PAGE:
Xi arrives in Saudi Arabia, signs bilateral agreement valued at $29.26 billion

The Cradle, December 7, 2022 — Xi will attend three summits during his three day visit; one with the Saudi leadership, one with GCC leaders, and one with Arab leaders.

China’s President Xi Jinping arrived in Saudi Arabia on 7 December for a three-day-visit to bolster bilateral cooperation by signing agreements valued at $29.26 billion.

The kingdom’s monarch King Salman invited the Chinese president to “bolster historic ties and strategic partnership between the two countries.” Xi received a warm welcome as the Saudi government coordinated with its air force to have pilots paint Riyadh’s skies with the colors of the Chinese flag upon his arrival.

China’s Ministry of Foreign Affairs confirmed that Xi will be attending three integral summits; one with Saudi delegates, one with officials of Arab States, and the third involving representatives of GCC states.

This visit comes during a global energy crisis caused by western sanctions again Russia over its military operation in Ukraine. It has hindered the Arab nation’s relationship with Washington over its apparent neutrality in the conflict.

This year, China has taken an interest in incorporating regional states into its ambitious ‘Belt and Road’ initiative.

The Belt and Road Initiative is a Chinese-led economic initiative to link Asia, Africa, and Europe through land and sea networks, improve trade, and promote growth.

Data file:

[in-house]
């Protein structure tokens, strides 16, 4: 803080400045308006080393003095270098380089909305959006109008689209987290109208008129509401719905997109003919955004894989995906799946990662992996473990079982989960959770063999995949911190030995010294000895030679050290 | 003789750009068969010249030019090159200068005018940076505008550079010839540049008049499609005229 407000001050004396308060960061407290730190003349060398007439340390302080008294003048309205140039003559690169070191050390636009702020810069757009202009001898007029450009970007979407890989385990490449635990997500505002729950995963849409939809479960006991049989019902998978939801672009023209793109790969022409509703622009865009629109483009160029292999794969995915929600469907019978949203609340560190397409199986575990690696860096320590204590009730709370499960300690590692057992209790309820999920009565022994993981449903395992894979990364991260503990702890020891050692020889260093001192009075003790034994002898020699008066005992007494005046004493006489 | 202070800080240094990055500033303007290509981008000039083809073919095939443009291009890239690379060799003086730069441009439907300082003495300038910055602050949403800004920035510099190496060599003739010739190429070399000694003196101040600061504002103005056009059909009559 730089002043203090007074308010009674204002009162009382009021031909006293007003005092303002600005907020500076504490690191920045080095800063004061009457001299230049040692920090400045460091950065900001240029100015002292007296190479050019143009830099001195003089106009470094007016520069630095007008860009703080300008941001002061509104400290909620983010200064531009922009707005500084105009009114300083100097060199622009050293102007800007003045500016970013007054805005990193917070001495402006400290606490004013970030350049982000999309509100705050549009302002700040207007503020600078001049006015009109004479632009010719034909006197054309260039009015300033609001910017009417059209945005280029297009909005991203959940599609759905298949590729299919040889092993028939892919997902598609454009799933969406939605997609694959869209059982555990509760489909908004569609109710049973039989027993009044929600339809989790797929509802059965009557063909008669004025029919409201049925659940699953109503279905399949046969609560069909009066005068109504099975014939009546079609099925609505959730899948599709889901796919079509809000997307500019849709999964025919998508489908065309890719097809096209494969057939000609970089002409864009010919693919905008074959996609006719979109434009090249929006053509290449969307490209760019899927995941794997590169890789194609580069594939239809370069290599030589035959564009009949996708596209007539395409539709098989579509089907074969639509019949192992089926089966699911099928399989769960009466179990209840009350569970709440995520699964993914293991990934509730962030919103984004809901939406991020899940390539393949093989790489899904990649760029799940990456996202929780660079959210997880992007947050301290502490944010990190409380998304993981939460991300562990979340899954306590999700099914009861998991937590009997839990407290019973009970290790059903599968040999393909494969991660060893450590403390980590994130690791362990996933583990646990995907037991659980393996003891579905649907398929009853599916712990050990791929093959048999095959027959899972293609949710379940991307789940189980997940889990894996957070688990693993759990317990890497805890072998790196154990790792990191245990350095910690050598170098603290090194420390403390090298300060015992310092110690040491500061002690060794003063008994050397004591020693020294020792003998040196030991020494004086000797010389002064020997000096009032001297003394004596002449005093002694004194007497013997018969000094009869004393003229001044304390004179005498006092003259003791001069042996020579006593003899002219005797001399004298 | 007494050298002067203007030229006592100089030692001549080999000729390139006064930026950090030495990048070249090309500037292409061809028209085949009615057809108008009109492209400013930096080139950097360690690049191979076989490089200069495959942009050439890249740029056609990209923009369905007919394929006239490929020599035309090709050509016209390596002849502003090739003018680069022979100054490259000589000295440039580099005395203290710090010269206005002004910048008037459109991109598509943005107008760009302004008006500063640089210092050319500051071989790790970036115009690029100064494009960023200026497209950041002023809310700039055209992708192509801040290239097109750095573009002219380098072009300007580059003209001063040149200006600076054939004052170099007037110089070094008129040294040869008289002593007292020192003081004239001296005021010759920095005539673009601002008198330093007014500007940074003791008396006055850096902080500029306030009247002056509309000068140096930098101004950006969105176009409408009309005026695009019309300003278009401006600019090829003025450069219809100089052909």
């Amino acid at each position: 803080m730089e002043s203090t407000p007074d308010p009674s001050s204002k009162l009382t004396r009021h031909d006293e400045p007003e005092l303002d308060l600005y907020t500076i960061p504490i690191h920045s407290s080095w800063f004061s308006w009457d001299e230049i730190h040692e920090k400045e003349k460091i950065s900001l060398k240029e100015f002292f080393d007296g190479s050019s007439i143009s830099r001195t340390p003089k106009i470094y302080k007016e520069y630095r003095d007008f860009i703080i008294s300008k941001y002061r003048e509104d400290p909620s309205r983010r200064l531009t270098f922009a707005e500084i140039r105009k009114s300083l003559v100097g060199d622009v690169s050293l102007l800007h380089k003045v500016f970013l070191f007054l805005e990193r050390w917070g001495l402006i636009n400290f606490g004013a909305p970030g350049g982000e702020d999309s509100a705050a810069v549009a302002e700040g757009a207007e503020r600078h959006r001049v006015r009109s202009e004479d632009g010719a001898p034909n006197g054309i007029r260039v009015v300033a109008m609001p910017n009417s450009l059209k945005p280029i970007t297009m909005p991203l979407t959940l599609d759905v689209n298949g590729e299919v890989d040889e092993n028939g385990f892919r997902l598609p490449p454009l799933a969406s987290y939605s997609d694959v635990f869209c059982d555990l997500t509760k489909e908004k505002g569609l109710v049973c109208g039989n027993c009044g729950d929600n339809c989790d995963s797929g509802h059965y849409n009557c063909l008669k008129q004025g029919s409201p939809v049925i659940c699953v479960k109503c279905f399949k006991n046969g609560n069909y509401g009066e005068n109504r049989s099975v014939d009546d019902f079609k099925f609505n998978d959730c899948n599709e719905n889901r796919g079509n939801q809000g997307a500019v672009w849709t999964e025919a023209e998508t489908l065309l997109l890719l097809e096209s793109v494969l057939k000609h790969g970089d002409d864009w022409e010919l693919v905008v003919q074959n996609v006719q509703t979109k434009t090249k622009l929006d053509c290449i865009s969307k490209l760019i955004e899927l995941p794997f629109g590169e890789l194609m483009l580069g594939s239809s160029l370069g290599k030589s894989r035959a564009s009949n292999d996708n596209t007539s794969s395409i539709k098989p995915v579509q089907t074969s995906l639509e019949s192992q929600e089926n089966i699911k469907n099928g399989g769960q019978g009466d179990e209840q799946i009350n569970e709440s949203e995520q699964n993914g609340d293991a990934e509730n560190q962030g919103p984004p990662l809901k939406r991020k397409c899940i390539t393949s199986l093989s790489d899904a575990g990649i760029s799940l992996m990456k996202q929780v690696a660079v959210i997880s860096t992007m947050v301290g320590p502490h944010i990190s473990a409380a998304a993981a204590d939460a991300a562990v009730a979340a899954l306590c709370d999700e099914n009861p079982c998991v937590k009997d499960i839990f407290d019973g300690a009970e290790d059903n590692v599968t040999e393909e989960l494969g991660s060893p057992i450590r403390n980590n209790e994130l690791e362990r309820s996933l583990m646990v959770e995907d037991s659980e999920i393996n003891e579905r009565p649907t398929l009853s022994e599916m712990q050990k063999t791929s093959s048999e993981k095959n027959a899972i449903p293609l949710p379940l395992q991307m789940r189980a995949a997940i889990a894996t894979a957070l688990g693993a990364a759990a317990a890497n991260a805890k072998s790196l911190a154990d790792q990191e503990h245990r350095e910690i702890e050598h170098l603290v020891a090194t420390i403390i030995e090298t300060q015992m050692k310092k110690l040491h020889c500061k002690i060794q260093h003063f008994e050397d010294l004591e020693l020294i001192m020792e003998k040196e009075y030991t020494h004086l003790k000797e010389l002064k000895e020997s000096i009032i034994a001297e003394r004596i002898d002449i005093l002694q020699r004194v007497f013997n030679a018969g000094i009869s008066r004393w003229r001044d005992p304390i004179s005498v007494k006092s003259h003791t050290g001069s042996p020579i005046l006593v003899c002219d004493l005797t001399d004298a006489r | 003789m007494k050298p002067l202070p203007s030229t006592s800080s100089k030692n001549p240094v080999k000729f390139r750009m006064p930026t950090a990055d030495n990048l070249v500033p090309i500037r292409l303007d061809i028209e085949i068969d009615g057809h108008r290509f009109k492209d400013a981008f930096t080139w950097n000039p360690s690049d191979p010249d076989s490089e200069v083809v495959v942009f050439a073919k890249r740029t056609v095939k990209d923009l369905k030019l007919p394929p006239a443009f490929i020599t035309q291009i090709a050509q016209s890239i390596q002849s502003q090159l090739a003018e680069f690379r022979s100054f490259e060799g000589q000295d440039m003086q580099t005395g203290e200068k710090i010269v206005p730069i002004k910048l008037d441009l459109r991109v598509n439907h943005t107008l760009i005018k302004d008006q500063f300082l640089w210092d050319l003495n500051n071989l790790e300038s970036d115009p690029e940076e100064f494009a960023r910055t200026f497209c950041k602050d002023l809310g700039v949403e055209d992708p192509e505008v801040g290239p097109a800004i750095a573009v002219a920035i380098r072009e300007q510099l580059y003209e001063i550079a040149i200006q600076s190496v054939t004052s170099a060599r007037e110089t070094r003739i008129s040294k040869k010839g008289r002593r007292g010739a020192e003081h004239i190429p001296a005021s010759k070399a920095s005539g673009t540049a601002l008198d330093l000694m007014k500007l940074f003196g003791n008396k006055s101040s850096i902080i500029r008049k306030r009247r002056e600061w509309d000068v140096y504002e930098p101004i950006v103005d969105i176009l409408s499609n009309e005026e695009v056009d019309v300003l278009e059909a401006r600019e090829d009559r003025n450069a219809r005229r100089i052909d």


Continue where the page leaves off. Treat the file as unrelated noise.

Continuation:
On 5 December, Algeria and China signed an agreement for the joint construction of the initiative.

China and Algeria have been on good terms since they signed a similar agreement in 2014; four years later, Algeria joined China’s “One Belt, One Road” project (OBOR), which seeks to revive the Silk Road and expand its influence on the African continent, according to Al-Mayadeen.

Last month, Doha and Beijing signed a 27-year deal for purchases of liquefied natural gas (LNG) worth $61 billion.

QatarEnergy chief Saad al-Kaabi said that the deal vastly improved its relations with China, as it would meet Beijing’s energy needs.

In October, Riyadh’s energy minister disclosed that Riyadh and Beijing were working to boost energy cooperation.

Energy cooperation between the two states has agitated Washington, due to the OPEC+ decision to cut their oil production output, leaving the US desperately scrambling to secure oil on behalf of its European allies.

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